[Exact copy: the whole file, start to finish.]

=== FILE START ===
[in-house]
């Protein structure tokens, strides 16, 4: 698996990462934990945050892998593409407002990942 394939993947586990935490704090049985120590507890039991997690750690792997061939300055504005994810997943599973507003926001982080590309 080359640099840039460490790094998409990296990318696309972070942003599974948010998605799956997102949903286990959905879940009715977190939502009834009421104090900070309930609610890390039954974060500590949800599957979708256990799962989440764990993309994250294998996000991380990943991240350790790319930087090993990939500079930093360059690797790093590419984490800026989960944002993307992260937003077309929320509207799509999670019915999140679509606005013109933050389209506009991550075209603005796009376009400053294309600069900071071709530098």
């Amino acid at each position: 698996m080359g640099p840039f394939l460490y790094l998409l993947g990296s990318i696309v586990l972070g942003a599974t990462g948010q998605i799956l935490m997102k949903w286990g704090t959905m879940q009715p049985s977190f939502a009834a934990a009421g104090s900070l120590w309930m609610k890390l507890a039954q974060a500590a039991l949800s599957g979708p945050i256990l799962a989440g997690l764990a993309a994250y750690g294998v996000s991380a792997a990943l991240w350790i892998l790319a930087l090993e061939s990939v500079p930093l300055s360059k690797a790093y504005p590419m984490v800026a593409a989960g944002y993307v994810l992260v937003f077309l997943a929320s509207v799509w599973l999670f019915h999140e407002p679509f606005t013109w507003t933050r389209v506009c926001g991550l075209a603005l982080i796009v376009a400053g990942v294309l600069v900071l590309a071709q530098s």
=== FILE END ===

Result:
[in-house]
């Protein structure tokens, strides 16, 4: 698996990462934990945050892998593409407002990942 394939993947586990935490704090049985120590507890039991997690750690792997061939300055504005994810997943599973507003926001982080590309 080359640099840039460490790094998409990296990318696309972070942003599974948010998605799956997102949903286990959905879940009715977190939502009834009421104090900070309930609610890390039954974060500590949800599957979708256990799962989440764990993309994250294998996000991380990943991240350790790319930087090993990939500079930093360059690797790093590419984490800026989960944002993307992260937003077309929320509207799509999670019915999140679509606005013109933050389209506009991550075209603005796009376009400053294309600069900071071709530098």
């Amino acid at each position: 698996m080359g640099p840039f394939l460490y790094l998409l993947g990296s990318i696309v586990l972070g942003a599974t990462g948010q998605i799956l935490m997102k949903w286990g704090t959905m879940q009715p049985s977190f939502a009834a934990a009421g104090s900070l120590w309930m609610k890390l507890a039954q974060a500590a039991l949800s599957g979708p945050i256990l799962a989440g997690l764990a993309a994250y750690g294998v996000s991380a792997a990943l991240w350790i892998l790319a930087l090993e061939s990939v500079p930093l300055s360059k690797a790093y504005p590419m984490v800026a593409a989960g944002y993307v994810l992260v937003f077309l997943a929320s509207v799509w599973l999670f019915h999140e407002p679509f606005t013109w507003t933050r389209v506009c926001g991550l075209a603005l982080i796009v376009a400053g990942v294309l600069v900071l590309a071709q530098s």